William Klein (born April 19, 1928) is a photographer and filmmaker noted for his ironic approach to both media and his extensive use of unusual photographic techniques in the context of photojournalism and fashion photography. He was ranked 25th on Professional Photographer‘s Top 100 Most influential photographers.
Trained as a painter, Klein studied under Fernand Léger and found early success with exhibitions of his work. However, he soon moved on to photography and achieved widespread fame as a fashion photographer for Vogue and for his photo essays on various cities. Despite having no training as a photographer, Klein won the Prix Nadar in 1957 for New York, a book of photographs taken during a brief return to his hometown in 1954. Klein’s work was considered revolutionary for its “ambivalent and ironic approach to the world of fashion”, its “uncompromising rejection of the then prevailing rules of photography” and for his extensive use of wide-angle and telephoto lenses, natural lighting and motion blur. Klein tends to be cited in photography books along with Robert Frank as among the fathers of street photography, one of those mixed compliments that classifies a man who is hard to classify …..Wiki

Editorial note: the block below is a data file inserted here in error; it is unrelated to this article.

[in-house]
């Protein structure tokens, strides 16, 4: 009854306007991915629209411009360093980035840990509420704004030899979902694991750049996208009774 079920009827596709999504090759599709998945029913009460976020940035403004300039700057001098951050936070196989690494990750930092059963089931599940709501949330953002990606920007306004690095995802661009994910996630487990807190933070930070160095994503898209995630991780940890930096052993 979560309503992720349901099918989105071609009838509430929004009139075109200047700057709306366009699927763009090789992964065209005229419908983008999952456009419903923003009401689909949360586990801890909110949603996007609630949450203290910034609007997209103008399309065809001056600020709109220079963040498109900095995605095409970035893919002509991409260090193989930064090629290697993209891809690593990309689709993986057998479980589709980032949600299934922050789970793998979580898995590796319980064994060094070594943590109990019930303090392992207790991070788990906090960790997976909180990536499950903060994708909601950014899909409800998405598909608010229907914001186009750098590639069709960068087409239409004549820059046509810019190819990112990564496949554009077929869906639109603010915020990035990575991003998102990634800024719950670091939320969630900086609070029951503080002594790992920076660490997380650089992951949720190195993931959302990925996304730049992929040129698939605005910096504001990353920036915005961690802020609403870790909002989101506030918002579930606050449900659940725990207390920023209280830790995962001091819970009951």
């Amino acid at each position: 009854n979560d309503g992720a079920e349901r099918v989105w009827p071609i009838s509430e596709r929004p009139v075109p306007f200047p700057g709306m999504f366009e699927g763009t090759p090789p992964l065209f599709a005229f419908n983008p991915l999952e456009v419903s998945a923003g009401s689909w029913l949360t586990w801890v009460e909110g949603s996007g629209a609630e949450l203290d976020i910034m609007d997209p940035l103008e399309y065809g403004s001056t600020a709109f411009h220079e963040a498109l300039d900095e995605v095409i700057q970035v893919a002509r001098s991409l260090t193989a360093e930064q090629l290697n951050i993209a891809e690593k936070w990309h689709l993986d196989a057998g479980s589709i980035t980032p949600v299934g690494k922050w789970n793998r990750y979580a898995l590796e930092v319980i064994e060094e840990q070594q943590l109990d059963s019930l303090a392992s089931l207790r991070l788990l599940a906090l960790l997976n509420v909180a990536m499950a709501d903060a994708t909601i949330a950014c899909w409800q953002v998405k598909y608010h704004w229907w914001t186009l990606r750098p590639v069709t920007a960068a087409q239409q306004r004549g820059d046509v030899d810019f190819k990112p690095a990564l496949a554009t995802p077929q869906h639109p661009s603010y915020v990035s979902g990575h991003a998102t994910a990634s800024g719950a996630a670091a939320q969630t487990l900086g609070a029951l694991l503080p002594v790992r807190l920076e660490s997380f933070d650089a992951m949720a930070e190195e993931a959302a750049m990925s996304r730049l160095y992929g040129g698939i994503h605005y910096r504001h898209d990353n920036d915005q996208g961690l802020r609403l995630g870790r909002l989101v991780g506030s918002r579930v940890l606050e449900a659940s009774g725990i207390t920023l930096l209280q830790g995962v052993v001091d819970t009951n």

Eric Kim on his blog has listed 10 things that William Klein can teach us about street photography
1. Get close and personal
2. Keep a ‘photographic diary’
3. Go against the grain
To see the rest and the reasons why getting close and personal matters go here
Street Photography Eric Kim, Fernand Léger, New York, oxfordschoolofphotography.co.uk, Photographer, photographersworkshop.co.uk, Photography, Prix Nadar, Robert Frank, Vogue, William Klein